On Thursday, photo-sharing giant Instagram announced that it would begin integrating advertisements into users' feeds. In a slightly sheepish blog post, the Facebook-owned company promised that the ads would start slowly, and that users would be able to nix the "occasional" brand they didn't like. "We have big ideas for the future," the post explained, "and part of making them happen is building Instagram into a sustainable business." In other words: Guys, at the moment, we're not making any money.
Last year, Facebook purchased Instagram for a casual $1 billion. Since then, Instagram's user base has multiplied itself five times over — but the photo-sharing platform is yet to make a cent for its parent corporation.
Like Twitter (whose IPO filing was made public yesterday, revealing that it just isn't profitable) it doesn't matter how popular and mainstream a company is — if you not ad-supported, you don't have a chief source of revenue. Facebook bought Instagram expecting to profit from the platform's popularity, and has deliberately based Instagram's business model upon the one successfully tried-and-tested by Zuckerberg and co. Like Facebook before it, the parent company waited for Instagram's user base to balloon to record levels (150 million, at present) before it took the risky step of integrating ads.
So what will the ads look like? Well, pretty much like everything else on your Instagram feed — only, as is the chief point of complaint from irritated critics, you won't choose to follow them. At the moment, if you're following brands like Nike, Abercrombie, or even Instagram (so meta!), you've chosen to see their ads — which, for retail brands, tend to look all shiny and Instagram-friendly — pop up in your feed alongside your friends' cereal bowls. But if Instagram thinks you might lean towards Taco Bell, which doesn't lend itself quite so well to Instagram, you'll see their ads pop up as if you'd chosen to follow their account. Like this one, from Lululemon, which was one of the first companies to grab themselves an Instagram account.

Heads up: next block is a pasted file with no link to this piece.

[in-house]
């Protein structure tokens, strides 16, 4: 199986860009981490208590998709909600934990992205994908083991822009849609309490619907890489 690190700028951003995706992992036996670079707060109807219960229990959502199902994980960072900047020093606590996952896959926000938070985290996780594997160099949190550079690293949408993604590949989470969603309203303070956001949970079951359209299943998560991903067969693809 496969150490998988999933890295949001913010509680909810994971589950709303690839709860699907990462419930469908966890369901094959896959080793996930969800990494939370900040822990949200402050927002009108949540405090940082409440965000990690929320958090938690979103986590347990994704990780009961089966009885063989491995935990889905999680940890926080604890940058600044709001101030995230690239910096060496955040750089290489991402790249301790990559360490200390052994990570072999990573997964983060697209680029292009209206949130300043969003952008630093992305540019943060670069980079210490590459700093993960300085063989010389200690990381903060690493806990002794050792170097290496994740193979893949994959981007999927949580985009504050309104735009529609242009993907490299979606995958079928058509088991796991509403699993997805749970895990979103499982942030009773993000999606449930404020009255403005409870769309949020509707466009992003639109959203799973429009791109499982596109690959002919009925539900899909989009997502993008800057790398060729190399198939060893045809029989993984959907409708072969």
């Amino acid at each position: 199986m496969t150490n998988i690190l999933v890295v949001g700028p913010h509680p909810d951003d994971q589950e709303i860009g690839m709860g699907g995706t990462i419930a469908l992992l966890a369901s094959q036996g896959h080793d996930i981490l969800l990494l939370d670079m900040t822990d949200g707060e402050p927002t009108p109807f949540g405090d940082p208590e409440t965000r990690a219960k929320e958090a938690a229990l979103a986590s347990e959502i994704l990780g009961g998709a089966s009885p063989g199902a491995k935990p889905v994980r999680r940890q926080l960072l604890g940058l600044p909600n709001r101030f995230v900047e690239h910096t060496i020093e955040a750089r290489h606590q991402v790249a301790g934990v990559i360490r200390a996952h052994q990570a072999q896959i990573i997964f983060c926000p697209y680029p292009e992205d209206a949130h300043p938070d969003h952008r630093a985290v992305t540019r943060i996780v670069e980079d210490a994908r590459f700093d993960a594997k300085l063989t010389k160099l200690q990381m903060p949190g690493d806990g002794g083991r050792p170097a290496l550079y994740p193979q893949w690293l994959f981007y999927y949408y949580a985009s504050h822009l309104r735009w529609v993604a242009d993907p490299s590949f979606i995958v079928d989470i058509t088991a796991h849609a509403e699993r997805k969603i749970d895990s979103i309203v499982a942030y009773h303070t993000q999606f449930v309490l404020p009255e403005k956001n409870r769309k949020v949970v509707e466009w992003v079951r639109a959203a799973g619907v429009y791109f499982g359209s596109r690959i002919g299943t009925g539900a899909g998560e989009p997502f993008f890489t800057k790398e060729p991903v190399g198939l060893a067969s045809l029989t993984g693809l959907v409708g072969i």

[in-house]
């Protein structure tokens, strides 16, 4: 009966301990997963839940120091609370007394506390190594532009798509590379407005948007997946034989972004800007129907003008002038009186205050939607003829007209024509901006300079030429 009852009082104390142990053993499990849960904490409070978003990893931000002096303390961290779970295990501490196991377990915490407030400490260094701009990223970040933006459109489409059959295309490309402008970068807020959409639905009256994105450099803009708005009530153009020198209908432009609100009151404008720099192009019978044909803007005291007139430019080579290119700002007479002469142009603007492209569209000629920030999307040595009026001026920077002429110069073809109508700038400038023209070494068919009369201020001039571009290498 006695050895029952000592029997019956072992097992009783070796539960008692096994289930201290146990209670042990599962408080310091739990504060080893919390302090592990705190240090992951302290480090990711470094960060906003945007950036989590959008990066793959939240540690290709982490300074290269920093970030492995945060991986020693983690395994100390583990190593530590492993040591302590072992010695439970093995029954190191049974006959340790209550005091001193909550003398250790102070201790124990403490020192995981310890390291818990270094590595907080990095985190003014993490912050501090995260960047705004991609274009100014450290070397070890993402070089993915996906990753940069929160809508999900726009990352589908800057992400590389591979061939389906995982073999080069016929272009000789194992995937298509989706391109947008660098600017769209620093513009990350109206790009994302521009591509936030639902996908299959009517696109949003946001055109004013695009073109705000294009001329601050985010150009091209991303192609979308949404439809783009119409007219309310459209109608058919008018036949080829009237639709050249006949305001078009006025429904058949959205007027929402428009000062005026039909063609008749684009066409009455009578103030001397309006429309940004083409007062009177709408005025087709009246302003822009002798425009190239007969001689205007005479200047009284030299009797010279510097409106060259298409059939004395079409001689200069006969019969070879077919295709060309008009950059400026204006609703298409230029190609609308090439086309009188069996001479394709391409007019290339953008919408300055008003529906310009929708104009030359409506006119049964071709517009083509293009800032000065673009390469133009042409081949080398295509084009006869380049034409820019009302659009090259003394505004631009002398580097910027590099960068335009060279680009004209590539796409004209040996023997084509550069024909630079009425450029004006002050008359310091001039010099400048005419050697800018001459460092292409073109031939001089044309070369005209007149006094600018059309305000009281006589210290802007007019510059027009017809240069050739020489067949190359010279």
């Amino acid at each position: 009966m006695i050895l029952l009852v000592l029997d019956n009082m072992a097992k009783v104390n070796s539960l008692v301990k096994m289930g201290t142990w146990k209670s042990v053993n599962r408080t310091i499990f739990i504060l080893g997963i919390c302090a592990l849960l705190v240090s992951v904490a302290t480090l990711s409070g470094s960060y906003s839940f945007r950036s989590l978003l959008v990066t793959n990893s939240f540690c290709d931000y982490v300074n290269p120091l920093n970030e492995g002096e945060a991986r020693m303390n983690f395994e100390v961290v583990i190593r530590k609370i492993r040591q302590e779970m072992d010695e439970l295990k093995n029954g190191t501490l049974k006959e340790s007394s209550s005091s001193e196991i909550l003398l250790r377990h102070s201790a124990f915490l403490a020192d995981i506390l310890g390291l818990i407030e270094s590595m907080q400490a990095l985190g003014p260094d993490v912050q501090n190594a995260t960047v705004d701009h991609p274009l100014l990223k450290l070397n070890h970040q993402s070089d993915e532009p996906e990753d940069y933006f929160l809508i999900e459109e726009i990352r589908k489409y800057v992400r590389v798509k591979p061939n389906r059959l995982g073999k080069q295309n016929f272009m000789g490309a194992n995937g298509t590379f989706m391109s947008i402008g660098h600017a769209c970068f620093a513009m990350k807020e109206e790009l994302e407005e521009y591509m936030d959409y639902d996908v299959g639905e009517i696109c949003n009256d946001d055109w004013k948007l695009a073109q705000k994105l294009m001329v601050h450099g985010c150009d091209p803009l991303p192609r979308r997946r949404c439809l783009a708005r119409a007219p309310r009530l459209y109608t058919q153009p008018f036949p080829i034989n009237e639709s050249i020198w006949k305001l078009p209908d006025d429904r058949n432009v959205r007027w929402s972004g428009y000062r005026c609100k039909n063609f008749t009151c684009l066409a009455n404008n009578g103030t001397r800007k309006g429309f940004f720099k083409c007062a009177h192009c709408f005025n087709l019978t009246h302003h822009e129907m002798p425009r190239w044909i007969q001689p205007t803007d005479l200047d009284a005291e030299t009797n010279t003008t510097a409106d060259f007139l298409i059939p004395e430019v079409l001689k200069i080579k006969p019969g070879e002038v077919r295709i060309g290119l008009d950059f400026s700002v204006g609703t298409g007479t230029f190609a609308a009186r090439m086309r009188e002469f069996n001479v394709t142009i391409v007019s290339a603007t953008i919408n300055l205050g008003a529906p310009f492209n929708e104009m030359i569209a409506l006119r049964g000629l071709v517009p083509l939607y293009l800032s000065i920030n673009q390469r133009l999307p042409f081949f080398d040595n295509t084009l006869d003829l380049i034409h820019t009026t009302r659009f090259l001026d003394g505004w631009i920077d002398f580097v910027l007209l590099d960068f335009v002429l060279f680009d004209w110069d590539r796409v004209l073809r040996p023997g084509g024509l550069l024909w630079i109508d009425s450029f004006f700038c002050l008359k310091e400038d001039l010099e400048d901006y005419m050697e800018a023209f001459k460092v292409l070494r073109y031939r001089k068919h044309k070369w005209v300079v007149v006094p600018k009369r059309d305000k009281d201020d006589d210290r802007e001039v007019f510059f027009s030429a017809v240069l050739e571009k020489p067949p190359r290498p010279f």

The only thing that will change, really, is that you'll see images like this whether you're a devout Lululemon lover, or whether you vaguely think it's a brand of cough drop.
There's a problem, though: because Instagram's interface has the main photograph filling the screen, that's 100 percent of your attention directed at an ad. Even Facebook's much-criticized ads only take up a tiny square of the screen, and there's no visual requirement to look at them. This is why Instagram has to tread carefully with this one: people don't take kindly to being forced to look at ads, and the company is in danger of losing its fan base if people are inundated by images they don't want.
There's another key difference between Facebook ads and Instagram ads: Facebook, as a brand, is more pragmatic than "hip:" it's a global phenomenon, and isn't as niche and beloved as Instagram. The photo-platform's users have a pretty intimate relationship with the brand: unlike Facebook, it does one key thing — taking, filtering, and sharing photographs — and it does it well. This has led people to label it "sincere," which isn't something anyone's called Facebook in years. And people don't take well to their dearly-beloved, sincere products selling out.
Instagram has been planning this move for a while: its video-sharing update wasn't just for the sake of its users, but also because moving mobile ads are becoming incredibly lucrative. Mobile advertising has seen a growth of 89 percent in 2013 alone, according to the Wall Street Journal, and that's too tempting a business move for Facebook to resist. Don't forget that Facebook isn't just a website, but a company with huge goals — and turning Instagram into a multi-billion-dollar subsidiary has always been a part of their business plan.
Just as long as it doesn't go down the route to true sellout, as seen here regarding Syria...